The RP, therefore, had a political Islamist and anti-Western agenda. It opposed Turkey's membership in the EU. The RP was planning to found an Islamic Union and to create an Islamic currency. In late 1996 and early 1997, Erbakan visited several Muslim countries as the prime minister, and tried to organize an Islamic Union. He succeeded in creating an international cooperation organization among eight Muslim countries, referred to as the D-8 (Developing Eight). This became a topic of debate between the Gülen and the Milli Görüs movements. Gülen defined D-8 as a vain project and a "very cheap message" to Erbakan's constituency.[78] Because of these types of disagreements, the Gülen movement did not support the RP. It continued to pursue the principle of political neutrality and to establish good relations with all political parties, including the leftist ones.

The February 28 "soft" coup in 1997 ended the RP-DYP coalition and substantially impacted the Milli Görüs movement. Erbakan was forced to resign in June, 1997.[79] The RP was dissolved, and Erbakan was banned from politics in 1998 by the Turkish Supreme Court. Shortly after that, the RP's mayor of Istanbul, Tayyip Erdogan, was imprisoned for reciting a poem, and consequently banished from political life.

Following the February 28 coup, the Milli Görüs gradually divided into two groups-the elders, led by Erbakan, and the younger generation, led by Erdog ˘ an. Because of state repression, both of these groups tended to see international institutions and norms as opportunities for protection of their rights. Erbakan, for example, appealed to the European Court of Human Rights to overturn the dissolution of the RP and his ban from politics by the Turkish Constitutional Court.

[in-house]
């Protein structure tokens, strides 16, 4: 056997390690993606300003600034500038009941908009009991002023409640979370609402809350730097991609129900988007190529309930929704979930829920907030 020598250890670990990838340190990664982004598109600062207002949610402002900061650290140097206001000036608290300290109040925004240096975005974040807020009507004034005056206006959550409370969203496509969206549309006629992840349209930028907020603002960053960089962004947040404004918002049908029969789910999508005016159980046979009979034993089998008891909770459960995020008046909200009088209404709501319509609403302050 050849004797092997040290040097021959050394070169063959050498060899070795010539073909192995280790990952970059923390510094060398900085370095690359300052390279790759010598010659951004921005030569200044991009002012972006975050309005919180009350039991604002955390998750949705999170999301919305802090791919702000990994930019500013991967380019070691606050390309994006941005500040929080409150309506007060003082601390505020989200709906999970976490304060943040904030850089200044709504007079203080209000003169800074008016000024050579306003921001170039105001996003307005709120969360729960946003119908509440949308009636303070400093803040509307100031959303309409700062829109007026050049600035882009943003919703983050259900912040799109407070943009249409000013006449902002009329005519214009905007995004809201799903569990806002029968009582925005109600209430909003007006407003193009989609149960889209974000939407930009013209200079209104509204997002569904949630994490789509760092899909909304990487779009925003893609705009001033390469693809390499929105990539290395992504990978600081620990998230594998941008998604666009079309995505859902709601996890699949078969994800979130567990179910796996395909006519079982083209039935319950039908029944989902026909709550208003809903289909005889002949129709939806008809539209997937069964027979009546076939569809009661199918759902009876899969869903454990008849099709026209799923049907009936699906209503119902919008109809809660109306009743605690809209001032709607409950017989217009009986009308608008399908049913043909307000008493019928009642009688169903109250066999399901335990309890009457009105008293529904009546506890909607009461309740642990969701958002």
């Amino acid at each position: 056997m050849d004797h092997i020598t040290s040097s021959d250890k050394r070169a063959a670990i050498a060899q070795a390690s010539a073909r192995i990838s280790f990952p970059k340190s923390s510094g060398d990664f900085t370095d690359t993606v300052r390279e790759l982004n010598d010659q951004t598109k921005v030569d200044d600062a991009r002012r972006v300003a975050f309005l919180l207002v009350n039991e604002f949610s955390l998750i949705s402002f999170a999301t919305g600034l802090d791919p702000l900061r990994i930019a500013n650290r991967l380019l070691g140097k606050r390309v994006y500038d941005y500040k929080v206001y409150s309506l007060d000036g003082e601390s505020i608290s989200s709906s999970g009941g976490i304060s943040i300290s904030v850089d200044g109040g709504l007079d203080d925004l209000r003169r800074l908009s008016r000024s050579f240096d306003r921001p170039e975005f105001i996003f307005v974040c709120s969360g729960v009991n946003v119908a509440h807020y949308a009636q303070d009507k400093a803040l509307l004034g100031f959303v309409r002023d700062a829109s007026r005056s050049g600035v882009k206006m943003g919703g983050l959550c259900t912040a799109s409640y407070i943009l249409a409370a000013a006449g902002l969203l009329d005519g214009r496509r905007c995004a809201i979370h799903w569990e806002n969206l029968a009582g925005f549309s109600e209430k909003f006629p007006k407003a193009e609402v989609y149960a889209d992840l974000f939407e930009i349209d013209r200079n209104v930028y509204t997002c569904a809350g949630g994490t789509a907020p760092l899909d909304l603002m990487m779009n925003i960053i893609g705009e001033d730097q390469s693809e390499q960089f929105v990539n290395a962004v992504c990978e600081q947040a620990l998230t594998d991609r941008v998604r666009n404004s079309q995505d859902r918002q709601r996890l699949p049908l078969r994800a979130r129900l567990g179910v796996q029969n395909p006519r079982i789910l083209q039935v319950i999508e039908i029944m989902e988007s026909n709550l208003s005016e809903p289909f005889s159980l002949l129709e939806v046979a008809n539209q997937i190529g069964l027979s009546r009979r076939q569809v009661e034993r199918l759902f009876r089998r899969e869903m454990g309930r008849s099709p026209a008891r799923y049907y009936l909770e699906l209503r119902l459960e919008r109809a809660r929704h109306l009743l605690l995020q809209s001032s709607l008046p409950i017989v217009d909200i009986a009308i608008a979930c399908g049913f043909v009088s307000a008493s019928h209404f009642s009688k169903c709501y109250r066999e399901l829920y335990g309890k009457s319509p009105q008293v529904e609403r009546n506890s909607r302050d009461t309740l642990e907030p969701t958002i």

As the Milli Görüs movement attempted to benefit from international opportunity structures, the movement's discourse toward globalization became increasingly positive. After the closure of the RP, RP's parliamentarians founded the Fazilet (Virtue) Party (FP). The FP became "one of the keenest on Turkish membership of the EU,"[80] mainly because it hoped that membership would end the limitations on freedoms and restrict the role of the military in politics.[81] The FP also began to seek a dialogue with the United States. In 1999, the official leader of the FP, Recai Kutan, visited Washington to meet with American politicians and Jewish lobby groups.[82] The FP revised its discourse and started to emphasize democracy and the rule of law. In May 1998, Kutan, in a television interview, emphasized that this revision was the main difference between the RP and the FP. He explained that the latter stressed the promotion of democracy, human rights, and political freedom. He also stressed that the leaders of the FP "had learned from their experience in the last couple of years that democracy comes first-without it, nothing else can be accomplished."[83] As Ziya Önis points out, the political program of the FP was substantially different from that of its predecessor, the RP. The RP had possessed a strong anti-EU view, referred specifically to Islam, stressed religious and social rights, attached importance to the central government, and emphasized the strong economic role of the state. The FP, however, favored Turkey's EU membership, referred to religious rights as part of a broader agenda on democratization, emphasized individual and human rights, attached importance to decentralization and local governments, and stressed the market economy and privatization.[84]